Monday, July 26, 2010

Stocks: Metal Stocks

In our last post, we studied laminated wood stocks. In this post, we will study metal stocks. Metal stocks are a relatively modern development as far as gun stocks are concerned. The metals of choice are usually alloys of steel, magnesium or aluminium. Metal stocks are nearly always of the folding or sliding type, so that the user can reduce the overall length of the weapon as needed. One more advantage of metal stocks is that they lend themselves towards mass production.

The above weapon is an US-made M4A1. Notice the aluminum telescoping sliding stock at the rear, that allows the user to adjust the length of the weapon as needed.

The next weapon we see is an AK-47 with a folding aluminium stock. Notice that the stock attaches to the back of the rifle with a hinge that allows it to fold sideways. Also note that the stock is a skeletal frame. This is to reduce the overall weight of the weapon. Unlike the previous weapon, this one doesn't allow the shooter to adjust the length of the stock to the user's needs though.

It must be noted though that a metal stock does not always imply that the weapon is lighter. A skeletal steel stock is usually heavier than its wooden equivalent. Most metal stocks are also usually coated with a rubber or plastic material on the outside.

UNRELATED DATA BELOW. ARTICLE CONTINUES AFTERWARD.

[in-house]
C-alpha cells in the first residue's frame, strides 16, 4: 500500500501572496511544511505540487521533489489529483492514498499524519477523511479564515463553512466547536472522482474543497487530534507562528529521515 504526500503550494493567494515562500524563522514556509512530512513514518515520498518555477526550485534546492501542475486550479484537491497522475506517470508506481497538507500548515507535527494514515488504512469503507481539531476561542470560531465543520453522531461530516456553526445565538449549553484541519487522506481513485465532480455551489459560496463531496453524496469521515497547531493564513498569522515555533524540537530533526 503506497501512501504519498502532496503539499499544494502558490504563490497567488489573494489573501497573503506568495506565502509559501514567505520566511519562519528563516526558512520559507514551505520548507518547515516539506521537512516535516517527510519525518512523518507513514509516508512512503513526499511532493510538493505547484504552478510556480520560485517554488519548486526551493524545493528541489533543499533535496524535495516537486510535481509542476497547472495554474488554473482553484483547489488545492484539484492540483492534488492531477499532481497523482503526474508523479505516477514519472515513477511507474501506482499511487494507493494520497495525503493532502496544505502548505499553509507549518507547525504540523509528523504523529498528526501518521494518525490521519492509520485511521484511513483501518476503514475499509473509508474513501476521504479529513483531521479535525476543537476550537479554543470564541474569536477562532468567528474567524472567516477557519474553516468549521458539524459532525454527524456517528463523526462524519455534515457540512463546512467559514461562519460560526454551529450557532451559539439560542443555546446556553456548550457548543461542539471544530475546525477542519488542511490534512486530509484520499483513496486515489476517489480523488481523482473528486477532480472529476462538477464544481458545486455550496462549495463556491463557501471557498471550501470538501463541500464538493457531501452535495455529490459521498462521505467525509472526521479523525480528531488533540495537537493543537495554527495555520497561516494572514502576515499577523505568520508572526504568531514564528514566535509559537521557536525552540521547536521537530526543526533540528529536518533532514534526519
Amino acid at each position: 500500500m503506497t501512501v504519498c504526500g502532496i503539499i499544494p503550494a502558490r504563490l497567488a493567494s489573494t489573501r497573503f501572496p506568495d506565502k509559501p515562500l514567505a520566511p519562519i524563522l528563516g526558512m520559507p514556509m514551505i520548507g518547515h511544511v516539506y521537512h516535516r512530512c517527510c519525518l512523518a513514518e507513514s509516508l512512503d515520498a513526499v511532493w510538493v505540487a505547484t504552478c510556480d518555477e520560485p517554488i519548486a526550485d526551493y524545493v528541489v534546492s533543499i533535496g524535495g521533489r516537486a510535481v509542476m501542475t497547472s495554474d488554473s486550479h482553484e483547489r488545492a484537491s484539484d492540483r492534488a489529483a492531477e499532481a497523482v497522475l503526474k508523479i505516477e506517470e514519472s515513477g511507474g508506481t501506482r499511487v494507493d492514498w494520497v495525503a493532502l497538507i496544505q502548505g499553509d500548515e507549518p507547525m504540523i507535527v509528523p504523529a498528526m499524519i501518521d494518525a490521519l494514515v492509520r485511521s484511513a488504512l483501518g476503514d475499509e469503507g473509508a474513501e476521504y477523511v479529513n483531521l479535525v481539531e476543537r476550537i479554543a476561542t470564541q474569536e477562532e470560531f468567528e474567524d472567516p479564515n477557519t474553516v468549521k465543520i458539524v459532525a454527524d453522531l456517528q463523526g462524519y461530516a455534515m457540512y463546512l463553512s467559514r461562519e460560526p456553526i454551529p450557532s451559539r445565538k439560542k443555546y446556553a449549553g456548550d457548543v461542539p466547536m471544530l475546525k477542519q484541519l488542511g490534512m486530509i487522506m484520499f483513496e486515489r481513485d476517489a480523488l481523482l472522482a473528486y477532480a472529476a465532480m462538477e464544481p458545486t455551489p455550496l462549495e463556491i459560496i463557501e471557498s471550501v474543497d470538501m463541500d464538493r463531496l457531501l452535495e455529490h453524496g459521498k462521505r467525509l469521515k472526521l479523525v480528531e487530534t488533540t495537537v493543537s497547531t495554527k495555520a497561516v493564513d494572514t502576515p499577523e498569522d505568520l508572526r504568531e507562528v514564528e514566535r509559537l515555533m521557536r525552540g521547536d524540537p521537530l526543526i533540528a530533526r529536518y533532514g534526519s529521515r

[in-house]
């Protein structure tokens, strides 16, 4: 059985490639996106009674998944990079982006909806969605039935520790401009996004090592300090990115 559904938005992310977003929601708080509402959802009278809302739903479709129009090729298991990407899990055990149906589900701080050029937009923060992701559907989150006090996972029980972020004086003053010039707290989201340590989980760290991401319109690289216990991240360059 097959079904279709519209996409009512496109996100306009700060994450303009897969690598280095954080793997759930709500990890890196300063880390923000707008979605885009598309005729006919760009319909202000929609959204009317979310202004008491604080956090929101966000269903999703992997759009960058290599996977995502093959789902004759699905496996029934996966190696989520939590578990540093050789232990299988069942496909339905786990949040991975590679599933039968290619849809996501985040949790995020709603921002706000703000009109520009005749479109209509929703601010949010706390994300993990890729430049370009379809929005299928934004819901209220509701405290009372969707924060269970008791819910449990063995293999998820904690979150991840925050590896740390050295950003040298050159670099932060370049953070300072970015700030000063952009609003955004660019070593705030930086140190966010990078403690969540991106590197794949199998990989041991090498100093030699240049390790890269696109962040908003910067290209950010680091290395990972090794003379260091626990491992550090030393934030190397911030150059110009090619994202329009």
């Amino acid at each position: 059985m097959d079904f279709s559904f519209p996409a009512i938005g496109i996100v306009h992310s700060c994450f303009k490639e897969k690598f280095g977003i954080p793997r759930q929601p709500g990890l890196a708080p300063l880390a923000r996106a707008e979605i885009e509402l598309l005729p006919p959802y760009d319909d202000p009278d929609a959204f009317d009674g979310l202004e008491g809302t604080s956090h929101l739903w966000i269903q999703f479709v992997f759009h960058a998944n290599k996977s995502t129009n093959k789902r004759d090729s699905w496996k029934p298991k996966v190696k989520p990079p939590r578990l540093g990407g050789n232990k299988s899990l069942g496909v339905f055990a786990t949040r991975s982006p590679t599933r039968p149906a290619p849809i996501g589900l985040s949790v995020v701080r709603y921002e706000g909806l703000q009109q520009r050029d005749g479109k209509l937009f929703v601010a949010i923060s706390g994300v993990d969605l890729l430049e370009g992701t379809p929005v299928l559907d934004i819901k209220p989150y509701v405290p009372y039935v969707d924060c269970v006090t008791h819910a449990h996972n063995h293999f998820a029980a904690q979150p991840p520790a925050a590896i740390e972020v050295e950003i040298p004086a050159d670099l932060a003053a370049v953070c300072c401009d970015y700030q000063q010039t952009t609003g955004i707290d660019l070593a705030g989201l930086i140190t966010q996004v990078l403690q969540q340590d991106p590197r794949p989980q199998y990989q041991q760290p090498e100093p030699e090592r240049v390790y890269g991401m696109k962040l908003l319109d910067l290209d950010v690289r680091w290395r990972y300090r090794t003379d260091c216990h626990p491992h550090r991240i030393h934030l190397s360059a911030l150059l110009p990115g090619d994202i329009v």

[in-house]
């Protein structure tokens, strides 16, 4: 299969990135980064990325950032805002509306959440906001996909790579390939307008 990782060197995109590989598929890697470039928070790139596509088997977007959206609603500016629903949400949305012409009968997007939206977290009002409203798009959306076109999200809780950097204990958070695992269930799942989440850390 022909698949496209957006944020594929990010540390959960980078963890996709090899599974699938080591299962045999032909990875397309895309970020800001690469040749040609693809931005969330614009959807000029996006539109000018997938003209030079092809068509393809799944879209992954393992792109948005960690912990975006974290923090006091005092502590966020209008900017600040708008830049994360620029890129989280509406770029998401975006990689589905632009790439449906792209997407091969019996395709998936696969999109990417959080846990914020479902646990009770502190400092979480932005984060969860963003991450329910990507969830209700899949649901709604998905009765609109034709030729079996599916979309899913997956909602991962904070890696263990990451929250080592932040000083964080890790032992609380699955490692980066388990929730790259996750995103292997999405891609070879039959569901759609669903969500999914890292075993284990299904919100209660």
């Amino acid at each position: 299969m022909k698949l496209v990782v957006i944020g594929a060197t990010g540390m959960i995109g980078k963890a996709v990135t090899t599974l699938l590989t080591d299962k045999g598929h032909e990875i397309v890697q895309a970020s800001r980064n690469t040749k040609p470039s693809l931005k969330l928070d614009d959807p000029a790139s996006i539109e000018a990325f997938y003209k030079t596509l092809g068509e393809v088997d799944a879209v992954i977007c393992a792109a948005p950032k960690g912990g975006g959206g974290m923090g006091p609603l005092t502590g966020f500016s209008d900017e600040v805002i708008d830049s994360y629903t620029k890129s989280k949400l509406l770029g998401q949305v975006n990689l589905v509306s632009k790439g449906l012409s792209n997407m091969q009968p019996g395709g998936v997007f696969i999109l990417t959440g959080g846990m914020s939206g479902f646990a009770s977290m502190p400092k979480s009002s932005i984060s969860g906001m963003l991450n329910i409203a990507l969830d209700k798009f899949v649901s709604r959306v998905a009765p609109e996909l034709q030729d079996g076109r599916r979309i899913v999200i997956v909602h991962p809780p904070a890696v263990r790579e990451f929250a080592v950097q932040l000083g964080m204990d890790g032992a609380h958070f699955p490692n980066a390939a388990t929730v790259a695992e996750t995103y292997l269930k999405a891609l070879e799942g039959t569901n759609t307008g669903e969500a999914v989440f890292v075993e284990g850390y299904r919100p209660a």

Metal stocks can be easily produced in large quantities via mass production techniques. Due to advances in machining technology, they can be produced to very accurate dimensional tolerances. They also have the advantage of being very cheap in price, compared to stocks made of other materials. Metal stocks generally provide superior rigidity than other types of stocks, but offer less in the way of dampening and absorbing shock. Some metal stocks have a shock absorber built in to handle the shock. Metal stocks will expand and contract with temperature variations, which affect accuracy. On the other hand, humidity does not have any effect on them.

1 comment:

  1. The stocks on all US M4 (and variants) are plastic the receiver extension (buffer housing) is aluminum not steel. Also the folding stock pictured is similar to one used on the Galil, AK, G3, and FAL and is usually made out of steel not aluminum.